We pray for the strength to produce good in the face of evil.


  1. What a terrific homily and profound message, Fr. Hollowell. You are spot on. Our Lord's example in the account of Him cleansing the Temple should be a template for us. There is no sin in righteous anger, the question is, what do we do with it. I will pray for your school community who has had to deal with such insulting and ridiculous actions, with seemingly no repercussions. Way to lead, Father. God bless you, and your ministry.

  2. As a follow up - our team lost to Speedway by three points when they kicked a field goal as time expired. The MVP of the game was one of the "singers" from the video.

    From everything I saw on the sideline, despite a couple of tauntings from the opponent, our guys kept their cool, played with tremendous class, had no personal fouls, and truly I've never been more proud of a group of men before. As I told them after the game - in my time at Ritter this was, by far, our finest hour.

    After everybody showered up, I was able to stand with some of our coaches and players who were most affected by the "song". Slowly, because of the layout of Lucas Oil Stadium, Speedway made its way past us towards their bus. As the players who starred in the video passed by over the course of a few minutes, not one of them said anything to us and we said nothing back to them. One of their coaches showed a lot of class and apologized to some of our guys affected - the rest of the coaching staff from Speedway said nothing. Through it all, our guys again held their tongues and took the road less traveled.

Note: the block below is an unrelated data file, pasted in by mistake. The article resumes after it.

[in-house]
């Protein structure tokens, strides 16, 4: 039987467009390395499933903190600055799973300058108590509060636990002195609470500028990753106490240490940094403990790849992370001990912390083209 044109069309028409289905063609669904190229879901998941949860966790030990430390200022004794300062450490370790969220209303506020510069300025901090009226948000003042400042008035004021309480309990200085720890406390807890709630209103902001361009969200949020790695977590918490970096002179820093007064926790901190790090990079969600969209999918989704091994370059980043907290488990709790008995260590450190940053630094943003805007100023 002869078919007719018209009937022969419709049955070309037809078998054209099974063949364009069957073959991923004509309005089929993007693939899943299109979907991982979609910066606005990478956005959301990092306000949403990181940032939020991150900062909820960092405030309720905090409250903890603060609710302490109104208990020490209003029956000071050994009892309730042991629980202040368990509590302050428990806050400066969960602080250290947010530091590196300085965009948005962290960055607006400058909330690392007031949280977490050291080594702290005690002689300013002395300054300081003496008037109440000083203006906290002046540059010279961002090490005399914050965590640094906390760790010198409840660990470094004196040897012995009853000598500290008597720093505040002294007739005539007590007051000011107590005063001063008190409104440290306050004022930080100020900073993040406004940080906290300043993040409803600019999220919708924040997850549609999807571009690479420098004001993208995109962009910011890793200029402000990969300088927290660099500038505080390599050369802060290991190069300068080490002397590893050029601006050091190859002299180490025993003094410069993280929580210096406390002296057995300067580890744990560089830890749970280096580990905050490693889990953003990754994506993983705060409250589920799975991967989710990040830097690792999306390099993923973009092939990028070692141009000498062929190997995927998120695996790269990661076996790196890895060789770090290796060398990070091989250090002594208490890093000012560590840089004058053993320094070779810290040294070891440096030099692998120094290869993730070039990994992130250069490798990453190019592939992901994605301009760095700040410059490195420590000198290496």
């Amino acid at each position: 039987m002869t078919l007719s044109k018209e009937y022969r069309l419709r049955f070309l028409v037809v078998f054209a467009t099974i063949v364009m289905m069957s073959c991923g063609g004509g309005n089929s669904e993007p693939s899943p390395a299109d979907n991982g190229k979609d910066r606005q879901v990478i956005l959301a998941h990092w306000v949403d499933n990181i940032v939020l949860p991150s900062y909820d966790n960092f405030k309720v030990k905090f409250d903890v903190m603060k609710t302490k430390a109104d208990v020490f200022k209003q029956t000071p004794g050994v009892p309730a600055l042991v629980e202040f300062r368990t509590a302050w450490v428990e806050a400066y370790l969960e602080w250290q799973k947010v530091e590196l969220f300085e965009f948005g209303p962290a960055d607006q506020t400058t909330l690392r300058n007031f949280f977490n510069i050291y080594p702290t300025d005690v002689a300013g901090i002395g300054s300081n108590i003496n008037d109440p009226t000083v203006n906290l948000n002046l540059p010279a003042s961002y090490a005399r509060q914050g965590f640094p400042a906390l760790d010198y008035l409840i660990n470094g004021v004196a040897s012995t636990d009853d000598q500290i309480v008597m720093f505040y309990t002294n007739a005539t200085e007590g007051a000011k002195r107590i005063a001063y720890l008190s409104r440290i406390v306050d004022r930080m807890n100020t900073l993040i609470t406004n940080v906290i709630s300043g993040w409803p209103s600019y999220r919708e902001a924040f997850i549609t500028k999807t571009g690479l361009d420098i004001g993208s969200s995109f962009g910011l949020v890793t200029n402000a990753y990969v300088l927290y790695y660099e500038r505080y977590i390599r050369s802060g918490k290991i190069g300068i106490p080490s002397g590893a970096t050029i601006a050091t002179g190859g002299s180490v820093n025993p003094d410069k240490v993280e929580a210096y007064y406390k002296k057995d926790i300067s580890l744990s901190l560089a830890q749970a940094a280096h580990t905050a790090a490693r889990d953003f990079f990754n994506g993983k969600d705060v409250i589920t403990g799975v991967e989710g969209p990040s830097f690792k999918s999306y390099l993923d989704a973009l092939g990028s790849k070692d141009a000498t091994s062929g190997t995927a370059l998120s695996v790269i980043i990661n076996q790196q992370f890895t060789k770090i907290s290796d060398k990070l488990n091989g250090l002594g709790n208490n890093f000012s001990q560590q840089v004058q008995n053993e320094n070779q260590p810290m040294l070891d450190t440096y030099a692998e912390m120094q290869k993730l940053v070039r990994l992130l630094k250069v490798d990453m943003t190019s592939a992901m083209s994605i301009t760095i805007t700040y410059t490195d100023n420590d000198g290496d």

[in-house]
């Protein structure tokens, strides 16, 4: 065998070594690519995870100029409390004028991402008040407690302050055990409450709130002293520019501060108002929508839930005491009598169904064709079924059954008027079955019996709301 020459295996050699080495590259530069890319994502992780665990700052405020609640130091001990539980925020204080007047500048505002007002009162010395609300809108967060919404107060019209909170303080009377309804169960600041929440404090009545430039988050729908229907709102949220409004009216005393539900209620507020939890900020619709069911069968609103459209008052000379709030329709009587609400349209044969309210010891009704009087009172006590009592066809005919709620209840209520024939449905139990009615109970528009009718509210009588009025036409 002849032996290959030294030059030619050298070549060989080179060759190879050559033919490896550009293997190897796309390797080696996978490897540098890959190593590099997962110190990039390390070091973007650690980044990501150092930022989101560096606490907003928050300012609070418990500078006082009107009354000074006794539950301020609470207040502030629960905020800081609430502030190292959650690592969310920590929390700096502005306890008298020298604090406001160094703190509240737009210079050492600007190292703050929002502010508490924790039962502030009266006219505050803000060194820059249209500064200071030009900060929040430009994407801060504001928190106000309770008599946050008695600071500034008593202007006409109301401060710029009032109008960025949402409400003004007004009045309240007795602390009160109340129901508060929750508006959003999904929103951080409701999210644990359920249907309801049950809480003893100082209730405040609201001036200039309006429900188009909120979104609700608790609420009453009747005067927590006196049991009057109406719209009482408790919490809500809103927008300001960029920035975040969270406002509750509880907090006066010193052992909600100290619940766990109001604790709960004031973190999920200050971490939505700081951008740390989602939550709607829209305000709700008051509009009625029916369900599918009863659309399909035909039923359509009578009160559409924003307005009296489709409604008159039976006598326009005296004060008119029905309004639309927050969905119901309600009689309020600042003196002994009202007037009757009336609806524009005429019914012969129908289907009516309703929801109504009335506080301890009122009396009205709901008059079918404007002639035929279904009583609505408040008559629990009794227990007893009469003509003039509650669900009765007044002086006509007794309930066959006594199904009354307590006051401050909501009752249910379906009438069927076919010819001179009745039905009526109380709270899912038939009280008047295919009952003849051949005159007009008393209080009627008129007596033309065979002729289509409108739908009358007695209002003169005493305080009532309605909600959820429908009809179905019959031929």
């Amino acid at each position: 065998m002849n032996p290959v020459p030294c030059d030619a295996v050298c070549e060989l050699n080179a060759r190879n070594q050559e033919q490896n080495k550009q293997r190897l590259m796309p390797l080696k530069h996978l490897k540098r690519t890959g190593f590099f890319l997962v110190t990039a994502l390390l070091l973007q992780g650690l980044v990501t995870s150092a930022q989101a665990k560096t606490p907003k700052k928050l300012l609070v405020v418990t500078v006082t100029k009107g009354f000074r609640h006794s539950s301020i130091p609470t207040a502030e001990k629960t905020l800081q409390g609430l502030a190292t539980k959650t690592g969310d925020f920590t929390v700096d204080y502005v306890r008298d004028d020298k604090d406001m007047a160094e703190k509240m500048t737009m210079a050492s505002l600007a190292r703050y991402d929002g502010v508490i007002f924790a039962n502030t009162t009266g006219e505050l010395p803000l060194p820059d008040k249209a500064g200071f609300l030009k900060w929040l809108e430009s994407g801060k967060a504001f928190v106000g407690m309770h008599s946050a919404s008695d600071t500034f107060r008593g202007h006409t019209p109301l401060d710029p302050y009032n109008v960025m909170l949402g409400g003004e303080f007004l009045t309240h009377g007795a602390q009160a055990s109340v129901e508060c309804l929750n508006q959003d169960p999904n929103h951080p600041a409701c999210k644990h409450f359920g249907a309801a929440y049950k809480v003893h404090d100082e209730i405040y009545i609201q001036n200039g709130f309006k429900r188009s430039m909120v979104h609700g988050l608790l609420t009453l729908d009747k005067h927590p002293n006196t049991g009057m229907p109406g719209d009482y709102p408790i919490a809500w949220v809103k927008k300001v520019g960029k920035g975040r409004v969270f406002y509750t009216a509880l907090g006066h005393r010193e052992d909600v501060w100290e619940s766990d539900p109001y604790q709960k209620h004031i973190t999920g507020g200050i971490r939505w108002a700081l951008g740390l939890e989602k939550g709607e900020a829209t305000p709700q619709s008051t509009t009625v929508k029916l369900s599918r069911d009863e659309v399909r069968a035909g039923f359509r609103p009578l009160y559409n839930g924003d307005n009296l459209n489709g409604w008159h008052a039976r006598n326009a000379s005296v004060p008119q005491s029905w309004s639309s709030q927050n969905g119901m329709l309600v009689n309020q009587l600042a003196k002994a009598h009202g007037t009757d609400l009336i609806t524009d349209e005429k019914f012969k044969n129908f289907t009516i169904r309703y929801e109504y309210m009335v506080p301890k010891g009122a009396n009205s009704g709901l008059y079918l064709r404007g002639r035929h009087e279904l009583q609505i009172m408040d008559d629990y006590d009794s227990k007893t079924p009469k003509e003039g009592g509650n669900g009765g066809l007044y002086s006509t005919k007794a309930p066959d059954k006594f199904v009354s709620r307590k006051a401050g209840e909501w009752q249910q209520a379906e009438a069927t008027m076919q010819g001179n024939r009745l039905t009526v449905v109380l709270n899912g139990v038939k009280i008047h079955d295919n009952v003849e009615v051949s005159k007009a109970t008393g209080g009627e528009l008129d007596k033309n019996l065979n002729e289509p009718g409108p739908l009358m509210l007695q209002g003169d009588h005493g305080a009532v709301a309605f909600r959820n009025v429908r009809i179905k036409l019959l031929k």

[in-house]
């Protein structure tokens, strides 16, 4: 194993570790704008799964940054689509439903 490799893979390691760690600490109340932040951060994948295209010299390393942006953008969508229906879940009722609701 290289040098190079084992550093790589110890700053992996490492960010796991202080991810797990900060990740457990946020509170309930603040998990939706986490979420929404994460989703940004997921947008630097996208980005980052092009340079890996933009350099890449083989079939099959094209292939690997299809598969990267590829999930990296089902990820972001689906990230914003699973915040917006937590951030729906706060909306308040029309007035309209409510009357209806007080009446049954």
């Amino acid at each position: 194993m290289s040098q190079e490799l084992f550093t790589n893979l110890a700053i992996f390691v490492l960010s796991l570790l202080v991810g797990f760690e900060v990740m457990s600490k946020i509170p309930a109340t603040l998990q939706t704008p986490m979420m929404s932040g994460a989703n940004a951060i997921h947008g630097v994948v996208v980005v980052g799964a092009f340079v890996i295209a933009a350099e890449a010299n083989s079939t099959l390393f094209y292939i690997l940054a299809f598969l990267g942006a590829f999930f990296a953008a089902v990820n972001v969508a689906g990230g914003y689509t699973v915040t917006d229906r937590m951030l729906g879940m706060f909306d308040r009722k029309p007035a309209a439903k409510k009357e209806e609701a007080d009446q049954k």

3. While we can't will away emotions per the ideas of Stoicism. We can minimize the effect of emotions on our mind, body and soul, by prayer, more specifically meditative prayer. Such as the meditative prayers of the Desert Fathers, St. Teresa of Avila and St. John of the Cross. The book "The Cloud of Unknowing" is a great starter, but you have to be ready to receive it, or you will fail at it.

  4. Thank you for sharing your message with all of us in the Catholic community. While many may have watched the filth posted by some, just as many are watching the maturity and class of the Ritter community's response. Thank you Father Hollowell for reminding us all about how Jesus calls us to act, and for your clarity about anger, especially during times when it feels confusing. I will pray for the boys who may not know God, who may not have the privilege of being part of a faith filled community, who likely know more hatred than love. I will pray for the continued strength of your players as they heal from this pain. Tonight, I will share their story with my three sons who are football players on CYO teams. Please remind your players that because of the high school uniform they wear they are "heros" to so many little ones who are watching closely how they act. Please extend my sincere thank you to them for being men who are outstanding Christian role models, and for being men who seek to do God's will. You must be so proud of your team. May God continue to bless all of you.